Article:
Well, this week is a big week, in some ways. The Large Hadron Collider has gone into a new phase! For a while, the experiment has turned aside from the task of searching for the origin of mass (the Higgs Particle, or whatever it is that mediates the generation of the masses of elementary particles – see earlier posts, and features like this, etc) and is turning to heavy ion collisions. Rather than studying processes in which only a few particles at a time are interacting at super-duper-uber-high energies, the experiment will instead collide together the nuclei of lead atoms, so that you get lots of particles colliding together and creating a messy “soup” of high energy stuff all together. The goal is to understand the constituent nuclear particles (quarks and gluons) working collectively at high temperature (and low to moderate density), instead of focusing on issues concerning individual fundamental particles. Today (starting late yesterday, actually) is an exciting day because it marks the first step on the journey to probe deeper into this physics. The ALICE experiment has started looking at these collisions. See top right for some screen-shots of the mess of particle tracks that are left after the soup flies apart. The trick is to analyze all these tracks from millions of such collisions to work out the properties of the soup.
As you perhaps know from reading this blog, while of course I’m interested in the behaviour of fundamental particles and the origin of mass, and so on and so forth, I’m very interested in this nuclear issue too. Some of the most interesting work that is going on in a subset of my field right now concerns this, it turns out, since some of the work we are doing in string theory has turned out to be very directly connected to some of the experimental work that has been going on in this area, using the RHIC experiment at Brookhaven. I’ve spent a lot of time here talking about that, and so refer you to earlier posts. Just search on RHIC, for example. (Recall also the special issue of Physics Today for which I wrote an article with Brookhaven’s Peter Steinberg on this matter, and the AAAS symposium I told you about here, a report on a conference at Cambridge where nuclear and string people came together to exchange ideas, and so on and so forth).
I’ve been thinking of applications of string theory to experimental heavy ion collisions for about a decade now, and so a new experiment is of obvious interest. There were huge surprises uncovered about the “quark-gluon plasma” during the RHIC phase in the middle of the last decade, and one of the things on my mind is whether or not the surprise persists, and what more we can learn. The LHC – ALICE experiment will ultimately take the temperature higher, and so one of the questions is whether or not the remarkable strongly coupled fluid behaviour of the plasma (which was, I remind you, expected to be a gas) persists, and how much it persists. What other properties will it have, etc, etc? The rather nice thing was that techniques from string theory allow for the study of strongly coupled fluids with similar curious properties to those seen in the experiment, and this led to a lot of useful dialogue, since such things are hard to study using “traditional” techniques. (You can also ponder the issue of whether it is all a convenience, a trick, a mistake, a fortuitous tool we can use and so who cares where it came from, or whether it’s all “real” and an actual experimental test of string theory’s take on quantum gravity, black holes and extra dimensions (all relevant in these computations) in some sense. Take your pick. See here.)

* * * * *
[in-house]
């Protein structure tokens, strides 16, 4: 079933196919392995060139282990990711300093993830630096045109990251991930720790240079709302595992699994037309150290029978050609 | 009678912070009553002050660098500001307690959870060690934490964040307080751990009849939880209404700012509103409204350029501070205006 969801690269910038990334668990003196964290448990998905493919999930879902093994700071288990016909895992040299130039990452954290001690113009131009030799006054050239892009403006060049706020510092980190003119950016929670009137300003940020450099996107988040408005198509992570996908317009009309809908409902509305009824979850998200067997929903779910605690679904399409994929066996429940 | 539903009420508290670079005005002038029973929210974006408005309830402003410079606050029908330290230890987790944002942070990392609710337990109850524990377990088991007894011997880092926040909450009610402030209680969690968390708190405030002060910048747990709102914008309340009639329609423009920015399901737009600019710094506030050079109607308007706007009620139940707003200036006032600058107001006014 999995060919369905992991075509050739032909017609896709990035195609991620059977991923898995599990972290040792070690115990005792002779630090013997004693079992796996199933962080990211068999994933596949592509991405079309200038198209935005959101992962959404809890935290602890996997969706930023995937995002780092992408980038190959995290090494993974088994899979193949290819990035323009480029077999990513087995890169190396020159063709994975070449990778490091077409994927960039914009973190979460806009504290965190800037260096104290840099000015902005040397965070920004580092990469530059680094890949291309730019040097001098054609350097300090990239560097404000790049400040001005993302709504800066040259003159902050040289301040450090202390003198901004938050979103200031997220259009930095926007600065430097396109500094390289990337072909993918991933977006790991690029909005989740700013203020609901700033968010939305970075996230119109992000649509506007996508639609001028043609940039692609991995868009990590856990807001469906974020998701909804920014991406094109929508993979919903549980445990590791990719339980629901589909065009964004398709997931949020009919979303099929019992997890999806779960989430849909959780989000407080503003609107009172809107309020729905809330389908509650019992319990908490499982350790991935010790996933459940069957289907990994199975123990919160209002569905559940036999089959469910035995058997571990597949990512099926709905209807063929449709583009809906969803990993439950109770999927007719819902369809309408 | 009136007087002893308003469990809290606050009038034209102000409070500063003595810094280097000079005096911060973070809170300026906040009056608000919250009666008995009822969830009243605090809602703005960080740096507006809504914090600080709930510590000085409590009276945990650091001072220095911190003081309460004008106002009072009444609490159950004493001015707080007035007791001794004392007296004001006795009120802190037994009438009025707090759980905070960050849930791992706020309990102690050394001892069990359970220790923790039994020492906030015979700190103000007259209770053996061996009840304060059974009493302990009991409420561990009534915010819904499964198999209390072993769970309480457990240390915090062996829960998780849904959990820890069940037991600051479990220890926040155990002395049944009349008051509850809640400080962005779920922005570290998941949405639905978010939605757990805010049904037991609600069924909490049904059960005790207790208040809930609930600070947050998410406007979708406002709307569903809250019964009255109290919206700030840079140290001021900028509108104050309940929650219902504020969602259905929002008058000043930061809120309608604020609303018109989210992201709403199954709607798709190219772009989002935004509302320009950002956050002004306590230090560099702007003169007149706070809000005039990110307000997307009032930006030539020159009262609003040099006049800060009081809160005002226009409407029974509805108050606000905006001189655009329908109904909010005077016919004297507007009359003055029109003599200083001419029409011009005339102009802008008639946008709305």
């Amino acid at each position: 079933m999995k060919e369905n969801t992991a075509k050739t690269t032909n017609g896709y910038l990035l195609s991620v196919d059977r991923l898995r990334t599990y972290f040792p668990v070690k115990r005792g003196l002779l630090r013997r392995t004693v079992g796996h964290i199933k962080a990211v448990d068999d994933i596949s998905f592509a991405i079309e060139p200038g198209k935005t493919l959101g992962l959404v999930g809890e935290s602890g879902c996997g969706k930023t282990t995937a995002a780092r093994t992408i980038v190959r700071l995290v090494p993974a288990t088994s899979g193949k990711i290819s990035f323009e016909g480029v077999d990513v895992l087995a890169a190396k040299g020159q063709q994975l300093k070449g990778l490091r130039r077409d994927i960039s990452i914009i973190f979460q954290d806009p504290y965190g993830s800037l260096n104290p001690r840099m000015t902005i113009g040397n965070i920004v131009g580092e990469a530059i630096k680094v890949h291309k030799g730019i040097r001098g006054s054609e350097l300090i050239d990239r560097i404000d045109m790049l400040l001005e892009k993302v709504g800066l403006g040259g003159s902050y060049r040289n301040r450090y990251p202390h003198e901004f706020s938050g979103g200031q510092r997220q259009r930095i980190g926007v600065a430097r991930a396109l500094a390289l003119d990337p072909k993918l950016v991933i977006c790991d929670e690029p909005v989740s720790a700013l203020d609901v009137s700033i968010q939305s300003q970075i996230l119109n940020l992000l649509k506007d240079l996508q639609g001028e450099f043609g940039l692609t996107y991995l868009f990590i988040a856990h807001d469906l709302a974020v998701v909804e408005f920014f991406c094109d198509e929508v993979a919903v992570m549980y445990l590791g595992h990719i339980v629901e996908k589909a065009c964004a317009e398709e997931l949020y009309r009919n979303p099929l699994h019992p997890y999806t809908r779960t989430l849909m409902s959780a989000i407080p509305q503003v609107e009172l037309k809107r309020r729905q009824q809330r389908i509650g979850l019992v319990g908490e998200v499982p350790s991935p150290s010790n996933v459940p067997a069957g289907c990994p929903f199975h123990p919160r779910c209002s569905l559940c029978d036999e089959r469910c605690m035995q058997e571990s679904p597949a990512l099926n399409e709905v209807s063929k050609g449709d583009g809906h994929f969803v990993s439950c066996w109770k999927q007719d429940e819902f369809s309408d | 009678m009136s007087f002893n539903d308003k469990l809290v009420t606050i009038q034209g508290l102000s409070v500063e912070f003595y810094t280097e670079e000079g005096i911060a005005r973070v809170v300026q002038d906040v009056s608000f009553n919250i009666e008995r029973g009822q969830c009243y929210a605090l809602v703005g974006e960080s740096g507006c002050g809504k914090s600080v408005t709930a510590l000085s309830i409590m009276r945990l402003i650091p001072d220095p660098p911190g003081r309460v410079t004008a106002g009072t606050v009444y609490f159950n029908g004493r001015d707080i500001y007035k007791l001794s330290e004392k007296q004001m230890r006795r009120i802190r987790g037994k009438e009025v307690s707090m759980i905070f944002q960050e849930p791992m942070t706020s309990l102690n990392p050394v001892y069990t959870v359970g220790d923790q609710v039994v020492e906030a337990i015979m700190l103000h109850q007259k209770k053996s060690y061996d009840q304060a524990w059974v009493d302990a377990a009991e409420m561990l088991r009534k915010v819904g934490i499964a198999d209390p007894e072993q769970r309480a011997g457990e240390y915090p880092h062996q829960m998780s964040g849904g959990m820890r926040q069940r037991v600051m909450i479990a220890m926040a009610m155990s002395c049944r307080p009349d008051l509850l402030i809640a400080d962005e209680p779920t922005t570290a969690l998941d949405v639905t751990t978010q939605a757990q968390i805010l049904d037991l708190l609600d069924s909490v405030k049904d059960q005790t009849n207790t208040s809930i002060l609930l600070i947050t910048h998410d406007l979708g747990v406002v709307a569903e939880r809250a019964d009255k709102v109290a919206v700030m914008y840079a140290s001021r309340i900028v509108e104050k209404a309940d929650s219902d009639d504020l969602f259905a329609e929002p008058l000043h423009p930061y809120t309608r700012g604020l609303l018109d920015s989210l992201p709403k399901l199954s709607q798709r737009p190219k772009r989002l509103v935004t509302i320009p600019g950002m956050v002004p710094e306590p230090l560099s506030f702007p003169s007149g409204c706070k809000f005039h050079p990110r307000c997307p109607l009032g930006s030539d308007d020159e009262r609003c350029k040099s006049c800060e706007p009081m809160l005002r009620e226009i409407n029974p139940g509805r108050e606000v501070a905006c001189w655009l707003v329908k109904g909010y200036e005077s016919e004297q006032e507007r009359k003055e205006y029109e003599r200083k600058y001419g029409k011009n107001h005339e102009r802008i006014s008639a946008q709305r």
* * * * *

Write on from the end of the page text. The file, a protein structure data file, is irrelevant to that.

From my perspective, an interesting and central question is “Will string theory computations remain relevant to these systems?”. (This relates directly to the issue of how long the fluid behaviour of the soup will persist. At some temperature high enough, presumably something happens and it turns into a gas… what then? And how does that cross-over happen? Lots of exciting physics here to think about, and I don’t know how much will be accessible with ALICE.)
Time will tell. A report on the first collisions, done today, can be found here.